In a recent blog by the Kauffman Foundation, the term entrepreneur was discussed as a long-standing, contested debate. Whether referring to economic activities, new products and services, or innovation; it begs the question: What, exactly, is meant by entrepreneurship? For better or worse, the word has become a ‘catch all’ term.
National focus has also been turned to entrepreneurship with initiatives such as Startup America and the Kauffman Foundation’s dedicated mission to educate others of its value and purpose for the global economy. Similarly, a January 2012 article in Time magazine titled, “Will 2012 be the year of the Entrepreneur?” included final thoughts to encourage more innovators to take action and see an opportunity to solve real problems by creating, developing, starting, etc. to change the world. Wikipedia frames social entrepreneurship around the majority of social entrepreneurs who were faced with an issue in their youth that motivated them to do something about it in adulthood, such as poverty, sanitation, and hunger relief.
One of the more interesting definitions of entrepreneurship; however, was given at the Arkansas STEM Summit in April of 2012. The panel speaker said that entrepreneurship was simply, “see a problem; find a solution.” When I later heard this statement, I replied, “well heck, that’s EAST!”
There’s more to entrepreneurship than is most commonly understood and that’s why it is the focus of the EAST® National Service Project for the 2012/2013 school year.
Every year, EAST® challenges its schools and students to go beyond the projects they are currently or traditionally developing and add projects that focus on a specific theme. Over the years we have focused on hunger, supporting our troops and their families, and energy. This year we turn our attention to a very powerful energy source, the brain power of our students. Our service project focus this year is entrepreneurship.
One way to look at the network of nearly 25,000 EAST® students is as an incredibly diverse research and development (R&D) department. Last year’s conference theme was Innovation Generation, and that’s exactly what EAST students are–eager young minds that are given the challenge to see a problem [in their communities] and then find a solution for it. They are given very sophisticated tools and guidance in planning and project management, but they have the responsibility to use their time, their creativity, and the tools to do things that no one else is doing. This is entrepreneurial thinking at its core.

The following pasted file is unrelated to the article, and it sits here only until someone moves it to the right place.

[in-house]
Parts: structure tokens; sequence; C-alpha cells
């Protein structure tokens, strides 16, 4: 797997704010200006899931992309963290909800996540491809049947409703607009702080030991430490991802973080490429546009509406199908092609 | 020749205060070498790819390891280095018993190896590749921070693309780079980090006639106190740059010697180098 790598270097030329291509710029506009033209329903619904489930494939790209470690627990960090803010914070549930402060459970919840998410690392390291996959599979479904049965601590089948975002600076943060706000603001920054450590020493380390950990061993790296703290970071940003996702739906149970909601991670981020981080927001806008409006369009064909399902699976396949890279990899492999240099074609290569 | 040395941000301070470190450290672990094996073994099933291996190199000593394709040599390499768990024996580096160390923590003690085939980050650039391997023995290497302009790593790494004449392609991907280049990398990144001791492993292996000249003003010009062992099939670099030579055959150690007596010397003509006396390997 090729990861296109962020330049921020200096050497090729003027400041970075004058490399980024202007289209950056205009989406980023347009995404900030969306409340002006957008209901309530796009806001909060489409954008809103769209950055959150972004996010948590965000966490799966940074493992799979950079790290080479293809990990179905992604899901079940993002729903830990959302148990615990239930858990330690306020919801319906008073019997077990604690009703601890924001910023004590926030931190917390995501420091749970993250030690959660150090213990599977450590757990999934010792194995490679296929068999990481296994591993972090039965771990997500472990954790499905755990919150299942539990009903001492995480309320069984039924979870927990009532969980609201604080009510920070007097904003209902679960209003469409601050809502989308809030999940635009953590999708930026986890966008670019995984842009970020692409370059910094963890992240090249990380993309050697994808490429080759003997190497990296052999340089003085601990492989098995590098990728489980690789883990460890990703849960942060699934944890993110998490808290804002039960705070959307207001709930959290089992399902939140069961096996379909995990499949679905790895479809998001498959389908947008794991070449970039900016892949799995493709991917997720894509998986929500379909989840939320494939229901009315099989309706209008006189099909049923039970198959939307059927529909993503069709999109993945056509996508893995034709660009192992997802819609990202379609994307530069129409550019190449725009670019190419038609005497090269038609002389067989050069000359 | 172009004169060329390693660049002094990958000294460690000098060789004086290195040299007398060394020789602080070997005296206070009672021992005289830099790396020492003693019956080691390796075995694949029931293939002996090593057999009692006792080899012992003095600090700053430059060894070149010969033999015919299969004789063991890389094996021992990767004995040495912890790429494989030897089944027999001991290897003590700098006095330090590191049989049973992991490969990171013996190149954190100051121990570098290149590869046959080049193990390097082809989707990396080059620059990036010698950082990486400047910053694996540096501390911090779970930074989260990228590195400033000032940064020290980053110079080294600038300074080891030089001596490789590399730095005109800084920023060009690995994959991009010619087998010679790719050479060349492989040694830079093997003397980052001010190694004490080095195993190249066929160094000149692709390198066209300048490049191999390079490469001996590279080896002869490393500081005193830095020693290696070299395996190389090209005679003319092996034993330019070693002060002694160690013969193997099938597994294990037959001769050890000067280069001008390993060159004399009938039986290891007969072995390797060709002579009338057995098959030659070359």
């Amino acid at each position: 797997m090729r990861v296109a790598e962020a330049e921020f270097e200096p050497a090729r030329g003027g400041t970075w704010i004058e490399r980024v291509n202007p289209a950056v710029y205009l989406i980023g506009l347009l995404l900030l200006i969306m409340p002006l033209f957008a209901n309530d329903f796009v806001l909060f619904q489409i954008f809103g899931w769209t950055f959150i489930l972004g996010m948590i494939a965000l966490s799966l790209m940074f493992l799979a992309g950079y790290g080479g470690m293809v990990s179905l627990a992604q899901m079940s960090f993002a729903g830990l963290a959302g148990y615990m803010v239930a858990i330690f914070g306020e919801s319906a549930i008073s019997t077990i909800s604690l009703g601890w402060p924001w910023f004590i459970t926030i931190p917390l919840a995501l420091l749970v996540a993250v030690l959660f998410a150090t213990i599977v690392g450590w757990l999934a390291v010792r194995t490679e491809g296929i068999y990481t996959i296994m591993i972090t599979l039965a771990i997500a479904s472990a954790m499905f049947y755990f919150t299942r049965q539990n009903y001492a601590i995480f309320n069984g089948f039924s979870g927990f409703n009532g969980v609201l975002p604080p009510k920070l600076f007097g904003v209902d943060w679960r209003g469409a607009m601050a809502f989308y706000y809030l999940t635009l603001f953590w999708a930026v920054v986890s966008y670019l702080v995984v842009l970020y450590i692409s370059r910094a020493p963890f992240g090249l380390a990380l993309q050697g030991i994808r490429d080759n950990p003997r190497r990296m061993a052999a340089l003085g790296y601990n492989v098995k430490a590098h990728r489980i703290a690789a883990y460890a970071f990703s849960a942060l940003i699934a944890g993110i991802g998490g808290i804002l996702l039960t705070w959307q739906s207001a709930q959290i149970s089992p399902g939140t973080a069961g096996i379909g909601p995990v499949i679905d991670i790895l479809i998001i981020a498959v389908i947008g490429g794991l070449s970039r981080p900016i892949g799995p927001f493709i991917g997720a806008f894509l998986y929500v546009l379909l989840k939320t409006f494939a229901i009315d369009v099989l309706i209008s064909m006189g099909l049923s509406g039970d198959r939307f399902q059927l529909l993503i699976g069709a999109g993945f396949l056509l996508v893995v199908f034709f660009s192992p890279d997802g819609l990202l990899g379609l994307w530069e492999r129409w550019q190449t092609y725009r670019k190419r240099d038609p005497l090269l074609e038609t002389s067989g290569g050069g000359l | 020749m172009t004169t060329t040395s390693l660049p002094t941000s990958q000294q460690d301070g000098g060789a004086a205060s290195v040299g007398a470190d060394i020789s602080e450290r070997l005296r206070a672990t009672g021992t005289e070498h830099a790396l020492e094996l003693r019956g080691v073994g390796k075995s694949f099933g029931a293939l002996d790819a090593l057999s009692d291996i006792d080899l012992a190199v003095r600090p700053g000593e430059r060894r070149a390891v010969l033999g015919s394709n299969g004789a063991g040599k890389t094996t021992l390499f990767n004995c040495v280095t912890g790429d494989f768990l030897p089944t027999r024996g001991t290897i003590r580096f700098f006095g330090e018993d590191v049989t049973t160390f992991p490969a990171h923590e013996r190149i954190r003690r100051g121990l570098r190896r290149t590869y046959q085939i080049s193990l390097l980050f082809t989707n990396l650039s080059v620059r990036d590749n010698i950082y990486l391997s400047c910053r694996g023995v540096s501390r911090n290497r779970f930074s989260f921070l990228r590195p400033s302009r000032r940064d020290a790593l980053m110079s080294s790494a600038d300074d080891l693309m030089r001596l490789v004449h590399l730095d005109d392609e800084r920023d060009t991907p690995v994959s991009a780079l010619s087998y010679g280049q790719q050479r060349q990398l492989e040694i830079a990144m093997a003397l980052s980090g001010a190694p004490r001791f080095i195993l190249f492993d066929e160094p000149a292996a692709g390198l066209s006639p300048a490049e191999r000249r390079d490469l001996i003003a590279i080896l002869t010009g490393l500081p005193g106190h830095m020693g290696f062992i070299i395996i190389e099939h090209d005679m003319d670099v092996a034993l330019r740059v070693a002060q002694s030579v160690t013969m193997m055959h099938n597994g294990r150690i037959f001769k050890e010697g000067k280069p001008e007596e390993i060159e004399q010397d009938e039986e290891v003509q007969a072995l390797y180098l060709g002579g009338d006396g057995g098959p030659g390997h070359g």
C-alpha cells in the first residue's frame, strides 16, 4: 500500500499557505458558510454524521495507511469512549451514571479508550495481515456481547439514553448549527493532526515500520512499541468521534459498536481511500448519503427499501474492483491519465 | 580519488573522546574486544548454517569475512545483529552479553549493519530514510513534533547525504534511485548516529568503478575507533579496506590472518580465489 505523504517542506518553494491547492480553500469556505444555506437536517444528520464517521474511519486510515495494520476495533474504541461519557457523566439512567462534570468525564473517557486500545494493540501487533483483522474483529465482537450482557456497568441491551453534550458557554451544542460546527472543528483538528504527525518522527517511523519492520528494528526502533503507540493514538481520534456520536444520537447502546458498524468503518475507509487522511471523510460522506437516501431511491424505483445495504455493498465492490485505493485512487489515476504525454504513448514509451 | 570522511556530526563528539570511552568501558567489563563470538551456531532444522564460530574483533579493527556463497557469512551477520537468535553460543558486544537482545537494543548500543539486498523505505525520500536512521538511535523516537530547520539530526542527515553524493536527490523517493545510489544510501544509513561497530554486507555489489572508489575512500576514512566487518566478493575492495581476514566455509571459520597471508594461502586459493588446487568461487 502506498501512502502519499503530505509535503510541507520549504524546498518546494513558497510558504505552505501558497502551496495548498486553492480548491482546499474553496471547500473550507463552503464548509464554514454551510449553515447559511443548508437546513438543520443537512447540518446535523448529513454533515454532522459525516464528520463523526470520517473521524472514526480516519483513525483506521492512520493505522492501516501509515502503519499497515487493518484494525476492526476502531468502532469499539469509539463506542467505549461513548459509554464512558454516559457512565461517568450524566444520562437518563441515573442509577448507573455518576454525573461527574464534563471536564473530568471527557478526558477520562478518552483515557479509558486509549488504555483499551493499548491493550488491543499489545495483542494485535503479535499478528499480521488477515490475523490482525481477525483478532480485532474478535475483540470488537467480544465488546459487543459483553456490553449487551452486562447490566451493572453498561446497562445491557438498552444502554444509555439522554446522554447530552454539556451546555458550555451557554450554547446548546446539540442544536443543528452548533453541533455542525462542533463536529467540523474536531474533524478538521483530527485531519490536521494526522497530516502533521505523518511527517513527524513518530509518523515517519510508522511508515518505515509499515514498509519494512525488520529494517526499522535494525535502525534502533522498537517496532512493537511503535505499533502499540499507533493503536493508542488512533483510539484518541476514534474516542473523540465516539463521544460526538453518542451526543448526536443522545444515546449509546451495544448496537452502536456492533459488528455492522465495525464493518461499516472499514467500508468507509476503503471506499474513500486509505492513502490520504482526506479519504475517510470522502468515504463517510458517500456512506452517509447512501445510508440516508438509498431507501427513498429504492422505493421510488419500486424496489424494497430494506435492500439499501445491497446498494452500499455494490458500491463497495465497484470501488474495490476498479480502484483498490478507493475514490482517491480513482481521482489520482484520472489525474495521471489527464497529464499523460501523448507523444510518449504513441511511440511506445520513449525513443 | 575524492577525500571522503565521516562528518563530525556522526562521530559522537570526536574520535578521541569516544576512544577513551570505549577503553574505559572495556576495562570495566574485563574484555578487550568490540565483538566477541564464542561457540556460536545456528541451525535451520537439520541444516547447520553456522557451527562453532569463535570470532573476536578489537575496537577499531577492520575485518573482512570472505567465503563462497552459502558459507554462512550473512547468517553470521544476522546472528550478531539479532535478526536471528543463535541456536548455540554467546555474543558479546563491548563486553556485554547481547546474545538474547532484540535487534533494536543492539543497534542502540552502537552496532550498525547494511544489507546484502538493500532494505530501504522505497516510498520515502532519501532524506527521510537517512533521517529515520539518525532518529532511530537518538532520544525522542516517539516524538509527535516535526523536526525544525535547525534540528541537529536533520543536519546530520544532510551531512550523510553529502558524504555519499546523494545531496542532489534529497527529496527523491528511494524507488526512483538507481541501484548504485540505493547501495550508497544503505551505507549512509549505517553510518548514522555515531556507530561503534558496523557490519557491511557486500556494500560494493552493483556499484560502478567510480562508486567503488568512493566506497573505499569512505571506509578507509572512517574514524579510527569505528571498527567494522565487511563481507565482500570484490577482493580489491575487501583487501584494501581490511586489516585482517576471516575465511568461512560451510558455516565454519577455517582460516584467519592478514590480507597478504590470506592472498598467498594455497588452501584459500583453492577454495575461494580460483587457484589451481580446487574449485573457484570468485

For the 2012/2013 school year, the EAST® Initiative, along with business, education, philanthropic, and community stakeholders are challenging our programs and students to take that level of thinking to the next logical step: look for opportunities to add significant, long-term value in their communities. Students should use their skills to find the niches and gaps in their own surroundings and begin to be social and fiscal entrepreneurs.
We are excited about Entrepreneurship as the 2012/2013 National Service Project and anticipate innovative solutions will abound to impact communities. We already know that EAST® students and programs are ‘difference makers’, so let’s take this opportunity to take the next, concrete step to change the world, one community at a time.